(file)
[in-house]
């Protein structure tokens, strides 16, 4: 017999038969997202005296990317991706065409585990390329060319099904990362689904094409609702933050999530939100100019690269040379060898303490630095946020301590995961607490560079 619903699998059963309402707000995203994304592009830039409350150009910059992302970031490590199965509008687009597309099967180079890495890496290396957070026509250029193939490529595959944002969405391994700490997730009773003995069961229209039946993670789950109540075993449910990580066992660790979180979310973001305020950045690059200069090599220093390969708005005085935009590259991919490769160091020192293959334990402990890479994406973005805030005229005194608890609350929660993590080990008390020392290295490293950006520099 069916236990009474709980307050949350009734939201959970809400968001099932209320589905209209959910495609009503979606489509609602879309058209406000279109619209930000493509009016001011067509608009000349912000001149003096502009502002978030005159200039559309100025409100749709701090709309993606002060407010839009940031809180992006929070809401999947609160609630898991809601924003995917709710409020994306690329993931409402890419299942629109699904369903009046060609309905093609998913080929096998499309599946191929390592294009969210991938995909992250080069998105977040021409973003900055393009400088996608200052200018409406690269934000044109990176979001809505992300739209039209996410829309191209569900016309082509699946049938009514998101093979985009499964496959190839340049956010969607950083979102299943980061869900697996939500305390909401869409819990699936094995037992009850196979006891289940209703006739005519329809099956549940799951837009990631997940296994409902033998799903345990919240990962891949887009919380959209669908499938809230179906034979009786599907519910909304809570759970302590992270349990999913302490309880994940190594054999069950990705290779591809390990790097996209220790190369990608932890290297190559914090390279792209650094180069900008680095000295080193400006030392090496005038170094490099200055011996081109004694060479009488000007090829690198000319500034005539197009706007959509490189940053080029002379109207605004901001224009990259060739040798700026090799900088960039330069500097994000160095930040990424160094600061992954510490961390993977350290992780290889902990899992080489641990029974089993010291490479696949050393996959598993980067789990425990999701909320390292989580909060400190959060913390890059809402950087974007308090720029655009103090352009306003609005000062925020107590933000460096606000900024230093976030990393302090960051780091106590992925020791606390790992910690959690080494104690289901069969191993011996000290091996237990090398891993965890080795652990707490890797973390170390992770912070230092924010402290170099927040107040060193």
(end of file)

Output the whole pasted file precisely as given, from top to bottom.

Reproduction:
[in-house]
């Protein structure tokens, strides 16, 4: 017999038969997202005296990317991706065409585990390329060319099904990362689904094409609702933050999530939100100019690269040379060898303490630095946020301590995961607490560079 619903699998059963309402707000995203994304592009830039409350150009910059992302970031490590199965509008687009597309099967180079890495890496290396957070026509250029193939490529595959944002969405391994700490997730009773003995069961229209039946993670789950109540075993449910990580066992660790979180979310973001305020950045690059200069090599220093390969708005005085935009590259991919490769160091020192293959334990402990890479994406973005805030005229005194608890609350929660993590080990008390020392290295490293950006520099 069916236990009474709980307050949350009734939201959970809400968001099932209320589905209209959910495609009503979606489509609602879309058209406000279109619209930000493509009016001011067509608009000349912000001149003096502009502002978030005159200039559309100025409100749709701090709309993606002060407010839009940031809180992006929070809401999947609160609630898991809601924003995917709710409020994306690329993931409402890419299942629109699904369903009046060609309905093609998913080929096998499309599946191929390592294009969210991938995909992250080069998105977040021409973003900055393009400088996608200052200018409406690269934000044109990176979001809505992300739209039209996410829309191209569900016309082509699946049938009514998101093979985009499964496959190839340049956010969607950083979102299943980061869900697996939500305390909401869409819990699936094995037992009850196979006891289940209703006739005519329809099956549940799951837009990631997940296994409902033998799903345990919240990962891949887009919380959209669908499938809230179906034979009786599907519910909304809570759970302590992270349990999913302490309880994940190594054999069950990705290779591809390990790097996209220790190369990608932890290297190559914090390279792209650094180069900008680095000295080193400006030392090496005038170094490099200055011996081109004694060479009488000007090829690198000319500034005539197009706007959509490189940053080029002379109207605004901001224009990259060739040798700026090799900088960039330069500097994000160095930040990424160094600061992954510490961390993977350290992780290889902990899992080489641990029974089993010291490479696949050393996959598993980067789990425990999701909320390292989580909060400190959060913390890059809402950087974007308090720029655009103090352009306003609005000062925020107590933000460096606000900024230093976030990393302090960051780091106590992925020791606390790992910690959690080494104690289901069969191993011996000290091996237990090398891993965890080795652990707490890797973390170390992770912070230092924010402290170099927040107040060193």